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Missed opportunities: Psychological ramifications of counterfactual thought in midlife women

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Abstract

Counterfactual thinking entails the process of imagining alternatives to reality—what might have been. The present study examines the frequency, content, and emotional and cognitive concomitants of counterfactual thinking about past missed opportunities in midlife women. At age 43, nearly two-thirds of the sample of educated adult women reported having missed certain opportunities at some time in their lives. Most of the counterfactual thoughts concerned missed opportunities for greater challenge in work. Emotional distress at age 33 did not predict later counterfactual thought. Instead, counterfactual thinking at age 43 was associated with concurrent emotional distress. However, acknowledging counterfactual thinking about the past was also associated with envisioning ways to change things for the better in the future. This suggests the possibility that the negative appraisal often entailed in counterfactual thinking may be associated with emotional distress in the short run but with motivational benefits in the long run, at least for middle-aged women.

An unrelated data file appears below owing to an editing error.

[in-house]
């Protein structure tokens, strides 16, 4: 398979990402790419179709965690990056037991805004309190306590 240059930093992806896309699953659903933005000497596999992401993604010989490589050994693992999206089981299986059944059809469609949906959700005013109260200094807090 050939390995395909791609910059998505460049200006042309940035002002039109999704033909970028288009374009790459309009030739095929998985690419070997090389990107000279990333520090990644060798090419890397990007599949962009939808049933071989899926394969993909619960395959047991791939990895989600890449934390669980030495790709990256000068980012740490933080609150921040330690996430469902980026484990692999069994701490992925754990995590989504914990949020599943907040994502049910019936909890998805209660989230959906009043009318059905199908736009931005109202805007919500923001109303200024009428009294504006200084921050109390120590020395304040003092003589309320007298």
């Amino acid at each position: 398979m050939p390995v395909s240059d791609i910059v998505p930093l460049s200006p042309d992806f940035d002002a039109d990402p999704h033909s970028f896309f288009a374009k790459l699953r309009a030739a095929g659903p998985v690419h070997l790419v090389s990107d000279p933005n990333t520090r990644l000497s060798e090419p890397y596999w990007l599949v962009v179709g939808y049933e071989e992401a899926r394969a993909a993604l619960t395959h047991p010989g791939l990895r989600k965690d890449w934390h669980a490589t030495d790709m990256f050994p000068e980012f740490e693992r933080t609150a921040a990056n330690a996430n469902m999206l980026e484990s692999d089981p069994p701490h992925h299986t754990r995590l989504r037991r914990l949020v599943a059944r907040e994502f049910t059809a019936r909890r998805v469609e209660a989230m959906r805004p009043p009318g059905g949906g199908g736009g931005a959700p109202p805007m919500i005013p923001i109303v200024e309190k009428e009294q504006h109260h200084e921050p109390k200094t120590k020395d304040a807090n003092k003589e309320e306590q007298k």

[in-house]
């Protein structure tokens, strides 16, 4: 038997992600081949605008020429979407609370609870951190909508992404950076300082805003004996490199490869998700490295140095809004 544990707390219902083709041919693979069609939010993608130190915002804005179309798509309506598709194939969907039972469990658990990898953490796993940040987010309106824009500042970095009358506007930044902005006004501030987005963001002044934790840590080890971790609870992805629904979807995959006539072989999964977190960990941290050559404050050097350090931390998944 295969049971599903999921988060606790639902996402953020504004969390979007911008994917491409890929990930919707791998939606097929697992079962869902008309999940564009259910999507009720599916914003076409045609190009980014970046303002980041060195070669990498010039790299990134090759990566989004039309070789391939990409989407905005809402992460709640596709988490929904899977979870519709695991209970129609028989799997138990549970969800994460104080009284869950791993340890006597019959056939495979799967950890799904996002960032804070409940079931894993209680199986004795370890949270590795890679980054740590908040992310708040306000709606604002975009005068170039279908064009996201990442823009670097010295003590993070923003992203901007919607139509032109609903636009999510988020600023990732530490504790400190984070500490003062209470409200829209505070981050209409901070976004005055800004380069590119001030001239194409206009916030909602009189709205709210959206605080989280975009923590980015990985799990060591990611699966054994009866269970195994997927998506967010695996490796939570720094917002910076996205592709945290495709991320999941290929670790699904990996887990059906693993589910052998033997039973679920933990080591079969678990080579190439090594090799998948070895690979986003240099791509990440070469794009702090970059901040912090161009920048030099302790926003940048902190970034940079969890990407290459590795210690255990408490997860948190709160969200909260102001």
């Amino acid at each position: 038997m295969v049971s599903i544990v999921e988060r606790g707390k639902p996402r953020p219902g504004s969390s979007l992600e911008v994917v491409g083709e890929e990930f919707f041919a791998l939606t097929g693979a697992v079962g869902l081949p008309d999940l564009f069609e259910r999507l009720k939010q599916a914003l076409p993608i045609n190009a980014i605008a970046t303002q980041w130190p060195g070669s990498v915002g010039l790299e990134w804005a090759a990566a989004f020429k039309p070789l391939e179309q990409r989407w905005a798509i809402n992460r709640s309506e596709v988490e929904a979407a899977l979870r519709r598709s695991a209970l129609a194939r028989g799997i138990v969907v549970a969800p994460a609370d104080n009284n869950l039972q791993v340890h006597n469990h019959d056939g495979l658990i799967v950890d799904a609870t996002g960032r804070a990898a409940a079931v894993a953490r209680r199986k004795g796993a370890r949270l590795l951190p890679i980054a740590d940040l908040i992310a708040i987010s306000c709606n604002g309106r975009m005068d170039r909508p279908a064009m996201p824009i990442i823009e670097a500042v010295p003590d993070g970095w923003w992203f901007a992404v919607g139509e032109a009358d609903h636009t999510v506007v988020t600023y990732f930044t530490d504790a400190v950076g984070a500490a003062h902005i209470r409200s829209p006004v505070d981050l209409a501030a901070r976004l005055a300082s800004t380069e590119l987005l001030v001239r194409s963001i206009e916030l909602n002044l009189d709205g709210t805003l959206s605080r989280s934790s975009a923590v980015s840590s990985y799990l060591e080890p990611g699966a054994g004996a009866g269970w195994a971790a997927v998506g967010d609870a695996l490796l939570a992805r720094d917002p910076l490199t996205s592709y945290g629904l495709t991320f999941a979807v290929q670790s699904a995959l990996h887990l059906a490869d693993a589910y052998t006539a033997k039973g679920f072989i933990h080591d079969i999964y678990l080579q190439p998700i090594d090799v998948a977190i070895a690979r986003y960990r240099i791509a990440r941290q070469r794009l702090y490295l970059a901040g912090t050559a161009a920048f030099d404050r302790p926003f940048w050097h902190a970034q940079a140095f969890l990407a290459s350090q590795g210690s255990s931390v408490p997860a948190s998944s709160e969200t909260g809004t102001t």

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Landman, J., Vandewater, E.A., Stewart, A.J. et al. Missed opportunities: Psychological ramifications of counterfactual thought in midlife women. J Adult Dev 2, 87–97 (1995). https://doi.org/10.1007/BF02251257

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